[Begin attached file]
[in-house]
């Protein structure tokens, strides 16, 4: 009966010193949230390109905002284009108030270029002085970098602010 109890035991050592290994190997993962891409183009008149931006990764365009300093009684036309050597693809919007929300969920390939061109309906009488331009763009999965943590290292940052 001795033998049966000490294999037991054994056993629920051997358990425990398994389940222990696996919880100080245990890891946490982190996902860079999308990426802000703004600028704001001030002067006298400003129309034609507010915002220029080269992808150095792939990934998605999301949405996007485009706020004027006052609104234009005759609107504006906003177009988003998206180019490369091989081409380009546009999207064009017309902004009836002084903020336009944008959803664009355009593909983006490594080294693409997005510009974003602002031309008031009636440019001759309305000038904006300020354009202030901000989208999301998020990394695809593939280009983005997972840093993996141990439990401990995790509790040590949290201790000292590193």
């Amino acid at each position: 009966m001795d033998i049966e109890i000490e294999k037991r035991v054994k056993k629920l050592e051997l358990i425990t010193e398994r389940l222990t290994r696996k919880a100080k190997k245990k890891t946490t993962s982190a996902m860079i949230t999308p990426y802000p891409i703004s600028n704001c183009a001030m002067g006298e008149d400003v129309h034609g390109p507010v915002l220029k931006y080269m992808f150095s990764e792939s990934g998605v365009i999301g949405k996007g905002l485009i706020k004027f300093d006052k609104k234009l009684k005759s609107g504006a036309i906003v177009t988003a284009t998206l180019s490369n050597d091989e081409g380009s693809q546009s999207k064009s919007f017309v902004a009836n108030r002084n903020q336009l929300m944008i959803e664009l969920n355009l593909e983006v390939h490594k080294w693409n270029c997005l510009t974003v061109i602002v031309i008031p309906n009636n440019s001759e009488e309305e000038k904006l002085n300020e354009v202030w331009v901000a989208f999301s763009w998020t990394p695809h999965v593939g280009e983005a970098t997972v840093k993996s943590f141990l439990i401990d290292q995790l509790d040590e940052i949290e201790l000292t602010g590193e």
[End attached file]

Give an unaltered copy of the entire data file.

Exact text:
[in-house]
């Protein structure tokens, strides 16, 4: 009966010193949230390109905002284009108030270029002085970098602010 109890035991050592290994190997993962891409183009008149931006990764365009300093009684036309050597693809919007929300969920390939061109309906009488331009763009999965943590290292940052 001795033998049966000490294999037991054994056993629920051997358990425990398994389940222990696996919880100080245990890891946490982190996902860079999308990426802000703004600028704001001030002067006298400003129309034609507010915002220029080269992808150095792939990934998605999301949405996007485009706020004027006052609104234009005759609107504006906003177009988003998206180019490369091989081409380009546009999207064009017309902004009836002084903020336009944008959803664009355009593909983006490594080294693409997005510009974003602002031309008031009636440019001759309305000038904006300020354009202030901000989208999301998020990394695809593939280009983005997972840093993996141990439990401990995790509790040590949290201790000292590193």
């Amino acid at each position: 009966m001795d033998i049966e109890i000490e294999k037991r035991v054994k056993k629920l050592e051997l358990i425990t010193e398994r389940l222990t290994r696996k919880a100080k190997k245990k890891t946490t993962s982190a996902m860079i949230t999308p990426y802000p891409i703004s600028n704001c183009a001030m002067g006298e008149d400003v129309h034609g390109p507010v915002l220029k931006y080269m992808f150095s990764e792939s990934g998605v365009i999301g949405k996007g905002l485009i706020k004027f300093d006052k609104k234009l009684k005759s609107g504006a036309i906003v177009t988003a284009t998206l180019s490369n050597d091989e081409g380009s693809q546009s999207k064009s919007f017309v902004a009836n108030r002084n903020q336009l929300m944008i959803e664009l969920n355009l593909e983006v390939h490594k080294w693409n270029c997005l510009t974003v061109i602002v031309i008031p309906n009636n440019s001759e009488e309305e000038k904006l002085n300020e354009v202030w331009v901000a989208f999301s763009w998020t990394p695809h999965v593939g280009e983005a970098t997972v840093k993996s943590f141990l439990i401990d290292q995790l509790d040590e940052i949290e201790l000292t602010g590193e």